<pre>Author/s : James Turnbull Publisher : Apress Category :Other Review by : Lasse Koskela Rating : 10 horseshoes</pre> I haven't run a Linux box since 2002. Some time ago, realizing that I'd soon have a chance to migrate to using Linux for everyday work, I decided I should start refreshing my *NIX commands and shell scripting. Then, I saw "Hardening Linux". Rather spontaneously, I decided to start with this security-focused title instead of the perhaps more intuitive path of installing the latest distro, setting up a bunch of daemons, installing databases, etc. That proved to be an excellent decision. "Hardening Linux" is not a small book. Yet, I read the 500 pages more or less cover to cover. Even though we're talking about a book of which purpose is to help you to secure your Linux server, I felt like I learned more about Linux reading this book than I've learned during the last year at work.
Turnbull kick starts the book by explaining user and group management, basics of the Linux file system security, how to verify downloaded packages, which tools and packages you probably should remove from a production server. By page 50, he had also shown how to compile your kernel with security flags and the Openwall project.
After the rather intense first chapter, the rest of the book's chapters each focus on a certain aspect of a system or a specific product, showing how to secure your system from that particular perspective. Most of these chapters are really top-notch compared to most of the online material I've resorted to in the past. For example, Turnbull presents the most intuitive tutorial on configuring the iptables firewall I've seen so far.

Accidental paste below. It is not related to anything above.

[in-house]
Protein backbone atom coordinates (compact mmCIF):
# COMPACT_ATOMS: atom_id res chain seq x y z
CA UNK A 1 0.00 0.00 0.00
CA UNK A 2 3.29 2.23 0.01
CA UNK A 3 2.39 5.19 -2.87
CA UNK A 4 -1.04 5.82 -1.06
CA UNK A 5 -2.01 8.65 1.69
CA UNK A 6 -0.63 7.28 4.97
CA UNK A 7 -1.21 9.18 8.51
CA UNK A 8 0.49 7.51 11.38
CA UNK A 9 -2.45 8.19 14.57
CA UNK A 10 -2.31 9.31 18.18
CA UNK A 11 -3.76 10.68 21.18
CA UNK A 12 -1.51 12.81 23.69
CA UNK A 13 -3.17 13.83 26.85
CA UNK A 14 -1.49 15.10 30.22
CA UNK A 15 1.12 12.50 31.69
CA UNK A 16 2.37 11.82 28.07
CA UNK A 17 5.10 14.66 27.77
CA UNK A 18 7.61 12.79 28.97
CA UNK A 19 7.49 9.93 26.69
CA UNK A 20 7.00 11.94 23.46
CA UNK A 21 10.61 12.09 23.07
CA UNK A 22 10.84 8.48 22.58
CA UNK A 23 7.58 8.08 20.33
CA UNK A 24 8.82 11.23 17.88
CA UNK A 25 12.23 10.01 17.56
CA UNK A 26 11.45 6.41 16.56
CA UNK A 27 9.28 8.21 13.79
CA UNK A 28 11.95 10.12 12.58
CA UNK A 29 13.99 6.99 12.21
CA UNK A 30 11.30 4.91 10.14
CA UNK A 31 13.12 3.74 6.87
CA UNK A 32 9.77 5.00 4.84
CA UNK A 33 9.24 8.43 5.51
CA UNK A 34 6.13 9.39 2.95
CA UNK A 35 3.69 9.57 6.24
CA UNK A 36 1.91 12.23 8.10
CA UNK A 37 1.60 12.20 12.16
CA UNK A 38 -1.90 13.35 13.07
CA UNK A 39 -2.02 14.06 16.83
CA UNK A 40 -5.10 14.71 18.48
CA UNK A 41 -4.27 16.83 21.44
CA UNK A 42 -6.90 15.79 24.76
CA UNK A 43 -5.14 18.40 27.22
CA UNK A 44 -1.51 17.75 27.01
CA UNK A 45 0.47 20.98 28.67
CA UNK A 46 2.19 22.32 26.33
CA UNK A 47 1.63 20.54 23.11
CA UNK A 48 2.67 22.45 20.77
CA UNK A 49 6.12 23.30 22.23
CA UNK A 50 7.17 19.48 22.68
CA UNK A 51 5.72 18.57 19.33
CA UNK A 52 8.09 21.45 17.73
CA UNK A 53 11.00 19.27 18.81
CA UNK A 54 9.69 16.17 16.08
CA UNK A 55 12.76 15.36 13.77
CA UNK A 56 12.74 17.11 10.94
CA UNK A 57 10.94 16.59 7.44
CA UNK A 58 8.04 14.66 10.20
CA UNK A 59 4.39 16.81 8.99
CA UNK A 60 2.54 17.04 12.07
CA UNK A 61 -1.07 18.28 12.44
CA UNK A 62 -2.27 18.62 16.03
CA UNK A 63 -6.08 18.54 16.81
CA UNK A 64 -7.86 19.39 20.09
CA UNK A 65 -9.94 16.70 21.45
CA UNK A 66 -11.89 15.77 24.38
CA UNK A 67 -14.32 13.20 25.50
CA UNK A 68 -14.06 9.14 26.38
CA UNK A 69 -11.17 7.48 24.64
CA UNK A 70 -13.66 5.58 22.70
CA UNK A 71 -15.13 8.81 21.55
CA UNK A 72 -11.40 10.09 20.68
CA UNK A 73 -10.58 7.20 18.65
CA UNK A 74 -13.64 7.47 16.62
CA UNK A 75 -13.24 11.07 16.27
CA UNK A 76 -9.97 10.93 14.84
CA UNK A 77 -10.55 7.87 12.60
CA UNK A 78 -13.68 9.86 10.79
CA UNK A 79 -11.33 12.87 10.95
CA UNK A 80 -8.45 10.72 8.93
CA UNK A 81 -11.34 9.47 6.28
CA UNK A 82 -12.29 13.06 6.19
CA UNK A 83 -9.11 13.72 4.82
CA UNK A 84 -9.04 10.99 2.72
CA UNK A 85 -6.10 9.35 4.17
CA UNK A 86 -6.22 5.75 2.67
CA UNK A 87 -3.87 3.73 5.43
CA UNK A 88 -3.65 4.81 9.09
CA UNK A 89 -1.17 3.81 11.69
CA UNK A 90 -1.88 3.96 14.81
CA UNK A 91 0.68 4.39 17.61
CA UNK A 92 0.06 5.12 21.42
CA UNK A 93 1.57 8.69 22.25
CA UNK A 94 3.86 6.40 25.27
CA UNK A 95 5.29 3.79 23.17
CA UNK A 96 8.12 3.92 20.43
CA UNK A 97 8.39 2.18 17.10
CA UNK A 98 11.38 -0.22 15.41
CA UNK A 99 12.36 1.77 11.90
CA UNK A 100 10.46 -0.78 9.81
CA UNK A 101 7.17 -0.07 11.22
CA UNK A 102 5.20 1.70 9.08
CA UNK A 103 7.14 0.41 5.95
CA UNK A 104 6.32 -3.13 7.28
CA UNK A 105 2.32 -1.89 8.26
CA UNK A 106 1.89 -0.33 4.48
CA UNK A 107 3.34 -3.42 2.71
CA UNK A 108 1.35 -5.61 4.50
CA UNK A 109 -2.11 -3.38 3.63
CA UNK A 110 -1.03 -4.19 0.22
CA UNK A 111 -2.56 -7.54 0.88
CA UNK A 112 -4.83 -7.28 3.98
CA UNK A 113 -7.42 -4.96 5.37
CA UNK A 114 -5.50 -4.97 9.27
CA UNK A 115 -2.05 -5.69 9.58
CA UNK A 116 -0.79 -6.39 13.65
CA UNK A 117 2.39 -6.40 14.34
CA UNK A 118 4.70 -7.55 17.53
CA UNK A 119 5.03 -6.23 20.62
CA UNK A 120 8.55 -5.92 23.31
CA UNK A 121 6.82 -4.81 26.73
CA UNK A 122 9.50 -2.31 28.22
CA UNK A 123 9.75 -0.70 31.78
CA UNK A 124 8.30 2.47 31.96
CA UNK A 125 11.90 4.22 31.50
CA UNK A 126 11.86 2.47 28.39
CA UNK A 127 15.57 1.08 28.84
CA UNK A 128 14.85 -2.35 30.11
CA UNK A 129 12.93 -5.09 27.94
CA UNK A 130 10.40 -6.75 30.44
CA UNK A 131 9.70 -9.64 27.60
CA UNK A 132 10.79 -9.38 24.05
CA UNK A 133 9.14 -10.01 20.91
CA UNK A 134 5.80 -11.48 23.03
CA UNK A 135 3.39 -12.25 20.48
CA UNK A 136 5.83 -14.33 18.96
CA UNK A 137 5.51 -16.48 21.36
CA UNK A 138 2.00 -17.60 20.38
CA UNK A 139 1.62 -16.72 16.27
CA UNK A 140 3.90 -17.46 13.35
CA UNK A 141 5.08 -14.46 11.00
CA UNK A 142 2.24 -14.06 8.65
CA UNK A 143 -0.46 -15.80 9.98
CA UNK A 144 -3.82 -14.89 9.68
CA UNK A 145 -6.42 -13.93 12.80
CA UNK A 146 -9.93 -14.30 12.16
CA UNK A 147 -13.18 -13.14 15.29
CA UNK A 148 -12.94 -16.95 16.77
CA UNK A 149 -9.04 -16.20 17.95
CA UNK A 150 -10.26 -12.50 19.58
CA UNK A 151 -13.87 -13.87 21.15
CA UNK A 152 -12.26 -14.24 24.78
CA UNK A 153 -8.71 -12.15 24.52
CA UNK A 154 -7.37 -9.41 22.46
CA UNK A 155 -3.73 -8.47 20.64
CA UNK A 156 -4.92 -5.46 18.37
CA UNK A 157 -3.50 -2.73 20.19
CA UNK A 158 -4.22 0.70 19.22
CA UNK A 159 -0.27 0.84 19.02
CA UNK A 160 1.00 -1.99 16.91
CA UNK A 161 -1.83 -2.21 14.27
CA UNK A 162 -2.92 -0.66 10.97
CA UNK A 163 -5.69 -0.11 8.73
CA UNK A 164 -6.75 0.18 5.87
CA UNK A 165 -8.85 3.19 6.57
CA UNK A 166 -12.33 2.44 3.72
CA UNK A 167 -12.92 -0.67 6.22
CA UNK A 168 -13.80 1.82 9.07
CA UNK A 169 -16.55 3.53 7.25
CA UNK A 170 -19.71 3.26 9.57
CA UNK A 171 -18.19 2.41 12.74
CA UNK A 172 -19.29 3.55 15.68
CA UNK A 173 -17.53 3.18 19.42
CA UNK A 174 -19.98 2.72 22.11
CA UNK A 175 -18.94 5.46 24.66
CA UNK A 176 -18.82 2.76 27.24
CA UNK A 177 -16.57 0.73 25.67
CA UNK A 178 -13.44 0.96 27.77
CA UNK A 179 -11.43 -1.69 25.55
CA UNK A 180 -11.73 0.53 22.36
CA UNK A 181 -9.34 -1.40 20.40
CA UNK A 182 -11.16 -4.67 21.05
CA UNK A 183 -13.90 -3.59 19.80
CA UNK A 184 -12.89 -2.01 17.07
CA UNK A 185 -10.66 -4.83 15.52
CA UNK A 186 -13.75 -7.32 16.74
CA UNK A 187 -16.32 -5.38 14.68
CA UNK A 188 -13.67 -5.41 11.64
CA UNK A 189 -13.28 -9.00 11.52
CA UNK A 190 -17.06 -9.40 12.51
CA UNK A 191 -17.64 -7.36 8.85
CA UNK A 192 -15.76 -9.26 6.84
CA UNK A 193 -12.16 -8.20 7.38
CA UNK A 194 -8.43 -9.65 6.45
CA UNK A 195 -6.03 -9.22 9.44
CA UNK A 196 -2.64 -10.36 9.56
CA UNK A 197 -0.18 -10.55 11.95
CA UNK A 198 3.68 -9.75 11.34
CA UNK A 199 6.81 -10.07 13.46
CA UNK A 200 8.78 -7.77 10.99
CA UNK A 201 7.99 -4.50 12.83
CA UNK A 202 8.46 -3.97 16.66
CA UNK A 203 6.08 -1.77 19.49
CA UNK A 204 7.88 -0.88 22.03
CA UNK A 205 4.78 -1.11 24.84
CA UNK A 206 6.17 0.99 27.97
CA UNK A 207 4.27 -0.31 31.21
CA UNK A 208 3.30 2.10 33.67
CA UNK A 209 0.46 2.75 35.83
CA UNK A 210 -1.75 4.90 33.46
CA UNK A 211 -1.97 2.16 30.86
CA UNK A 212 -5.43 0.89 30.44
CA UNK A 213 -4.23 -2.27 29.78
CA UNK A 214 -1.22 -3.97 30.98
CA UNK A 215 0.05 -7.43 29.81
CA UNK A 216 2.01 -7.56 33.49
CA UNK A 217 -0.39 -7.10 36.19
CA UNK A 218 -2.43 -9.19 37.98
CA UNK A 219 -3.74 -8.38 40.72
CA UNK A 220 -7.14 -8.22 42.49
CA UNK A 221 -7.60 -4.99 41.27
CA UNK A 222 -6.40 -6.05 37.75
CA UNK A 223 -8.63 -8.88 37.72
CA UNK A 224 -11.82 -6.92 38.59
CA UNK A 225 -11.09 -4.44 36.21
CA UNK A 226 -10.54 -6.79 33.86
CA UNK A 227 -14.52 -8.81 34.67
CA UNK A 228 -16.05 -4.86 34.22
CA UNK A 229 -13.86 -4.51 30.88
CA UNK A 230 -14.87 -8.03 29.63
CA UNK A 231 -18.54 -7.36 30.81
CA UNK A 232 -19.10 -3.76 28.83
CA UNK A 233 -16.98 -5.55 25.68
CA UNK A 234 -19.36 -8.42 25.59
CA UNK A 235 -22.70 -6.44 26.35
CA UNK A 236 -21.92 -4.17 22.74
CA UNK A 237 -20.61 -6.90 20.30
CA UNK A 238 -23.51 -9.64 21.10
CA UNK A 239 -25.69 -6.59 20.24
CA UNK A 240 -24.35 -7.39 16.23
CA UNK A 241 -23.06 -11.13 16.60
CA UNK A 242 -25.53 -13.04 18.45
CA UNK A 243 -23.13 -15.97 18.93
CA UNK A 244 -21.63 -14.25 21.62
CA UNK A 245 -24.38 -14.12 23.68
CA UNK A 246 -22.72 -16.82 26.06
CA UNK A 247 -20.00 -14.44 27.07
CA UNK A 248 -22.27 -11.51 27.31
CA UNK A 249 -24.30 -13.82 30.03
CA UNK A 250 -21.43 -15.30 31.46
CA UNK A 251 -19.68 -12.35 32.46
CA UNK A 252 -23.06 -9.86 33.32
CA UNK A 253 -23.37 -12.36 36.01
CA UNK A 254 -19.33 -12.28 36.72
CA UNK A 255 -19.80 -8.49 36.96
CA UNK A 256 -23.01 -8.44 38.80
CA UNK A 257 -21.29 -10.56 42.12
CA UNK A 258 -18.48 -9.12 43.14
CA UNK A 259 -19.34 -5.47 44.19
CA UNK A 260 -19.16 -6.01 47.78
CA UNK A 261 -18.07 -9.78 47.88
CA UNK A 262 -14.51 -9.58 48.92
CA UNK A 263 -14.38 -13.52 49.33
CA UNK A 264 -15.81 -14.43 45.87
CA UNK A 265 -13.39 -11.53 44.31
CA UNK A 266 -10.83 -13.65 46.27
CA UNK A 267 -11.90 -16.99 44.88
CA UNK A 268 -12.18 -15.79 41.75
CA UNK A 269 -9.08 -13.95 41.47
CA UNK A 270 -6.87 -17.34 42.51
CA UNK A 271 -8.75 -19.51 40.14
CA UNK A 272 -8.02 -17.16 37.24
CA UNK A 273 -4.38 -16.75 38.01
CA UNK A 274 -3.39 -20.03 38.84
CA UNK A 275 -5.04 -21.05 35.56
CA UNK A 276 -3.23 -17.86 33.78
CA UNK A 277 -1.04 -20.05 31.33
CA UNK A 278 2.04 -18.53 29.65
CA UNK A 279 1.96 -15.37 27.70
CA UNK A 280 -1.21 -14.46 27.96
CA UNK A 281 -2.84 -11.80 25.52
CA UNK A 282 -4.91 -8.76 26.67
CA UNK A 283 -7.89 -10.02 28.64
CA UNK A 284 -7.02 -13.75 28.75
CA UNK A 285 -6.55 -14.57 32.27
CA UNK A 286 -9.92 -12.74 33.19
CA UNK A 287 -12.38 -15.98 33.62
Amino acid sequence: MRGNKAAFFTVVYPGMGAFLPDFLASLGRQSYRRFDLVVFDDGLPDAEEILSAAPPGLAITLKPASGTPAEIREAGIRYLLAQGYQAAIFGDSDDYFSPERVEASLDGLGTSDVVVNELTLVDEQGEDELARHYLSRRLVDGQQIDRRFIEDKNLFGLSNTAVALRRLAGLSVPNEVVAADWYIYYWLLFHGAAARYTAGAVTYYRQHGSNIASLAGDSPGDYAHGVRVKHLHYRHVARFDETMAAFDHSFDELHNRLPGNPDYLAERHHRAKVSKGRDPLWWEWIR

Another excellent description is the chapter on file system security. In my experience, the majority of developers dealing with Linux -- myself included -- don't really know much about Linux file system security beyond the basic file permission attributes. Thanks to chapter 4, I know twice as much about what's possible and what to look out for with regards to file permissions and ownership, and all those mysterious "special" characters that don't have to do with the basic read-write-execute stuff.
The author also covers the topics of syslog (and syslog-ng), secure remote connections (including SSL/TLS and SSH among other things), and gives a broad overview of common security analysis tools such as NMAP, Nessus, Ethereal, and tcpdump. Beyond those I already mentioned, Turnbull has written excellent chapters explaining how to secure your email servers (both sendmail and postfix), putting your FTP server into a chroot jail, and how to set up your DNS server and protect yourself from common attacks such as cache poisoning.
All in all, an excellent book on not just Linux security but also on Linux fundamentals. Highly recommended reading if you're running a Linux box you wouldn't want getting "0wn3d."